What happened to the public sector food supply chain? Why feeding children is not the same as children eating.


We are now poorer than most people can remember in their lifetimes and, as a nation, we are becoming sicker. In these circumstances, when children go to school or people need to stay in hospital, the food they are offered as part of learning/ care is intended to assist; to help them learn, to make them better. You would think this is a given, but sadly it isn’t.


Unchecked, modern food delivers modern food problems. Managed by Big Food companies, the modern food supply chain is much more interested in the supply of poor food – because that is where the profit is. Already dominated by the supply of ultra-processed-food (UPF) – over 60% of what we all eat is ultra-processed food (UPF). And, in the context of this blog, 75% of all food fed to children in school is UPF – Big Food and all associated with it, calls the shots and, until things change, we will all become unhealthier as a consequence.


As a first defence against hunger/ poor diet, in the UK we have a publicly-funded food system in place in schools and hospitals to make sure the parts of our communities who are the most vulnerable are supported. In this space – and with public money being spent – it was intended for those being paid to to do so, to put good food into the stomachs of children or those in hospital sick. This was the intention. Sadly, it is not the reality and, along the way, something has happened to the quality of the food the public sector is feeding to its customers.


When the idea of school food was conceived as an example, it was mostly about feeding children to prevent hunger – it was a time of poor houses and other such things. Today however, meals can be offered with increased food knowledge and linked technological benefits. It is technology shift that could, if used with the right intentions, offer high quality food and provide choice to every child in the the school food chain – this would mean they would be eating rather than being fed. So why does this not happen and what is getting in the way?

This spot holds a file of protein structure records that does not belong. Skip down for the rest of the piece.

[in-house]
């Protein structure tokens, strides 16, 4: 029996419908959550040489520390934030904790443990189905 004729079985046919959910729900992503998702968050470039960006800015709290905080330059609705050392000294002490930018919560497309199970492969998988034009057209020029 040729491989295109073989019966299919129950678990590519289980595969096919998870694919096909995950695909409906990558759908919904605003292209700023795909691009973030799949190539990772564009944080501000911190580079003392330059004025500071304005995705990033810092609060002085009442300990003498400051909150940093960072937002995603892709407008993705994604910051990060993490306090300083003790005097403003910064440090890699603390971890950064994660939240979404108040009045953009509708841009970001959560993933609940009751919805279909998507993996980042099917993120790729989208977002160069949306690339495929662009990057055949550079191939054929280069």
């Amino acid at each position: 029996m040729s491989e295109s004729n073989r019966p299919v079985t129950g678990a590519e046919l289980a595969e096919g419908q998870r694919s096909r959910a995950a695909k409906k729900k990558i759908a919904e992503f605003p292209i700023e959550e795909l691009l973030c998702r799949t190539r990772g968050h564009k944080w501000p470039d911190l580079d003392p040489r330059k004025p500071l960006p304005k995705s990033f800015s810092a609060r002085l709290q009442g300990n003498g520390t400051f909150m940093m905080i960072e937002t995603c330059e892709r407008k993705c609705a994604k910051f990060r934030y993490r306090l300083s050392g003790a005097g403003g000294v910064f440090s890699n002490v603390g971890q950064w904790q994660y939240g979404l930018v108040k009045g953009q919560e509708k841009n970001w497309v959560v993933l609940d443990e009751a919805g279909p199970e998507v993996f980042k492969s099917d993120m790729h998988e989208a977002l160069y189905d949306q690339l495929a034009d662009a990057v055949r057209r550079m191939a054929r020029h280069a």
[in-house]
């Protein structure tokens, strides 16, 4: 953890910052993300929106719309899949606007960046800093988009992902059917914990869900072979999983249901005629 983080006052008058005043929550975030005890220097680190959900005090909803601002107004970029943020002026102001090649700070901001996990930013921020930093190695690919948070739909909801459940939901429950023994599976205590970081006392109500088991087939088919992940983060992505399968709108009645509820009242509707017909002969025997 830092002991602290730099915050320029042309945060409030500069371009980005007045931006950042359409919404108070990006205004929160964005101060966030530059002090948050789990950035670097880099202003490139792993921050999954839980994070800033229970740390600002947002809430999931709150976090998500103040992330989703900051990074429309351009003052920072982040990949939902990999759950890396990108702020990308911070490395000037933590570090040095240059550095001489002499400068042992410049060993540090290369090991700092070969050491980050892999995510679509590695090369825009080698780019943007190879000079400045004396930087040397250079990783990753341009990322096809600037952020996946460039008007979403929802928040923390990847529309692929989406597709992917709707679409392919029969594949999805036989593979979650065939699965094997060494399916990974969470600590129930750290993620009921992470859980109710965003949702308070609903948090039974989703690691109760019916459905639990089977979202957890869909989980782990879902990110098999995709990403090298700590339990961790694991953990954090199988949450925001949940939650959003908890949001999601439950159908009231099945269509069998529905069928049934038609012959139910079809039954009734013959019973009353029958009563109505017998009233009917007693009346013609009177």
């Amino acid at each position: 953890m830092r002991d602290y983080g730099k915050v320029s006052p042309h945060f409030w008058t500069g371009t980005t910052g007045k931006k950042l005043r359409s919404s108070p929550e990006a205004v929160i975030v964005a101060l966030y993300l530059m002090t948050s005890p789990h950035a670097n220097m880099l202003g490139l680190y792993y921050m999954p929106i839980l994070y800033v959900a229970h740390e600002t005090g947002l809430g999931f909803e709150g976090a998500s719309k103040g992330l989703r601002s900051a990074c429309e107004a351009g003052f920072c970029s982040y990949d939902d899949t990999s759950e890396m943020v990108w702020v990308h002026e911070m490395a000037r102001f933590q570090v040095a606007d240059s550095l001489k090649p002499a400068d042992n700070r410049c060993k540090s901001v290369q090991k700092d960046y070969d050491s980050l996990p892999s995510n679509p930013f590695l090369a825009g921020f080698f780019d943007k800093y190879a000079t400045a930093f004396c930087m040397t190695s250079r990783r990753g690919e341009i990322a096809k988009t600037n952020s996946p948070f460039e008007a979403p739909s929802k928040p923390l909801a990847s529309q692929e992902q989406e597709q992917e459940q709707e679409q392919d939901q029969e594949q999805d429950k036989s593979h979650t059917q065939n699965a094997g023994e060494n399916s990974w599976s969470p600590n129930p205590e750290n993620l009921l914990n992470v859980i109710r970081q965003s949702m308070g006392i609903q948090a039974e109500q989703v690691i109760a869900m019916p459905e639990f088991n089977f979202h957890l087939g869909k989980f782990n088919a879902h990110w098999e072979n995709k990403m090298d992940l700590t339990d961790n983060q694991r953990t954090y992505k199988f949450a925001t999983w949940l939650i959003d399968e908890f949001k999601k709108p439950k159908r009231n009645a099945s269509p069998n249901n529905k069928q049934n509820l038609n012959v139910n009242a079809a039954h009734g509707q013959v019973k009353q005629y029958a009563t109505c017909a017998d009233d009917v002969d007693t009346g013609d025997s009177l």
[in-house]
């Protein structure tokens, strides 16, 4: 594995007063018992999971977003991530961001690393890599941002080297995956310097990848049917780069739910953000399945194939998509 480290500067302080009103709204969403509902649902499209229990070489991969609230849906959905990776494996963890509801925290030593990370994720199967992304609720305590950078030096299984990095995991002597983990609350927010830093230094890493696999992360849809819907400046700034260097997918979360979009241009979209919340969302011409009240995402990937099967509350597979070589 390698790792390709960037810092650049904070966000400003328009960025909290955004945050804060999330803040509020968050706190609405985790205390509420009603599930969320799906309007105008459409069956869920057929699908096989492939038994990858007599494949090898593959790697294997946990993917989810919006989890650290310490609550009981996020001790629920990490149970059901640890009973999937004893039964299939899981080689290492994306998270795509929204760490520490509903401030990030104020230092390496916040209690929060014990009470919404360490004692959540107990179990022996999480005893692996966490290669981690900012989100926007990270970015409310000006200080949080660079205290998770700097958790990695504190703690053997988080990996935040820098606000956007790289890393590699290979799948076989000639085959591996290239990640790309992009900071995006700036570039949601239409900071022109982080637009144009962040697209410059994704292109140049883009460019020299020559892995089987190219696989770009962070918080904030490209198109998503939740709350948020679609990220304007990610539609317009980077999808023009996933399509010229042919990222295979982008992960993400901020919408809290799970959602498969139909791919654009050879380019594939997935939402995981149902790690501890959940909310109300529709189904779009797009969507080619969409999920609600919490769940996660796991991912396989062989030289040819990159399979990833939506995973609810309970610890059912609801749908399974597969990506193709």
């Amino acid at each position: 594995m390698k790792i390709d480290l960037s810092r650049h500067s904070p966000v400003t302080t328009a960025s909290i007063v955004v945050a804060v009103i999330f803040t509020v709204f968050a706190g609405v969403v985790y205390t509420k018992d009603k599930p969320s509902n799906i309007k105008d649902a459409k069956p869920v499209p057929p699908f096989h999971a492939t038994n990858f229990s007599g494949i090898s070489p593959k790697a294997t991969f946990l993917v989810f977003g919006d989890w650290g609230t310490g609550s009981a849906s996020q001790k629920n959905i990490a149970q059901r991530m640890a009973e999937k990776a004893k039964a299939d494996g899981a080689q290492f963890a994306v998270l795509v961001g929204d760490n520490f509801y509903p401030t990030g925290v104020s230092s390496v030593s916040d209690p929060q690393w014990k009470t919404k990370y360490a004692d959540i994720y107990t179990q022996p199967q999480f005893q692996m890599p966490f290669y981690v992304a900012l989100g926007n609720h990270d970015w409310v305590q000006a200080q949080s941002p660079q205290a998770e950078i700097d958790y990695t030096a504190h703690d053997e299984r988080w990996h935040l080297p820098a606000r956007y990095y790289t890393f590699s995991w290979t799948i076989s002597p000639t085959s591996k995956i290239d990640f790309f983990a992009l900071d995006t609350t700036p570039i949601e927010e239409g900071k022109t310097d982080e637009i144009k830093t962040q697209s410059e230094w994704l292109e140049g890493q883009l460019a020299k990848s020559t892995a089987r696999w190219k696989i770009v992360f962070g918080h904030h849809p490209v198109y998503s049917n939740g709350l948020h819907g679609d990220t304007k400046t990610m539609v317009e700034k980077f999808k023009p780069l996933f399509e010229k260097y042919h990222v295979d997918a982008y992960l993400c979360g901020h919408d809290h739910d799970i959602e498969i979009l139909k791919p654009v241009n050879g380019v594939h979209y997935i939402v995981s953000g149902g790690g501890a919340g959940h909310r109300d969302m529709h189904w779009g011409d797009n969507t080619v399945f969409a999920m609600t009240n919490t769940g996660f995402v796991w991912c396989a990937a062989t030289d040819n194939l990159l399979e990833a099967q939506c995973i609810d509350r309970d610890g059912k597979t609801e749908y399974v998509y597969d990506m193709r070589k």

Here are few current examples of the problem.


  • Putting cleaning companies with no food expertise in charge of providing school food. This about feeding children not allowing them to eat – there are stand out examples of this.
  • Allowing companies to deliver school food because they offer schools new kitchen equipment or expansive poor food menus – another example of feeding over eating – again, there are plenty of examples of this.
  • Procurement teams choosing providers based on low cost over everything else. This leads to feeding and is still the norm UK wide.
  • And when schools carry on warming up ultra-processed foods claiming it’s healthy, because they can no longer get the correct staff to cook meals from scratch. Now increasingly common and means children are being fed rather than being able to eat.


Most schools (there are few good food outliers) are in the ‘feeding’ category but, crucially, they are able to claim they are not… why?


An important place to start is and, contrary to a current opinion, driven by those who do not want to see any change in the current system – there is enough money in the school system to make sure every child eats a great tasting meal every day. But here is the conflict… the majority of the UK school food system is not set up to let children eat, because children eating well costs, and cost equals less profit. And whether it’s the public or private sector, profit is the primary driver.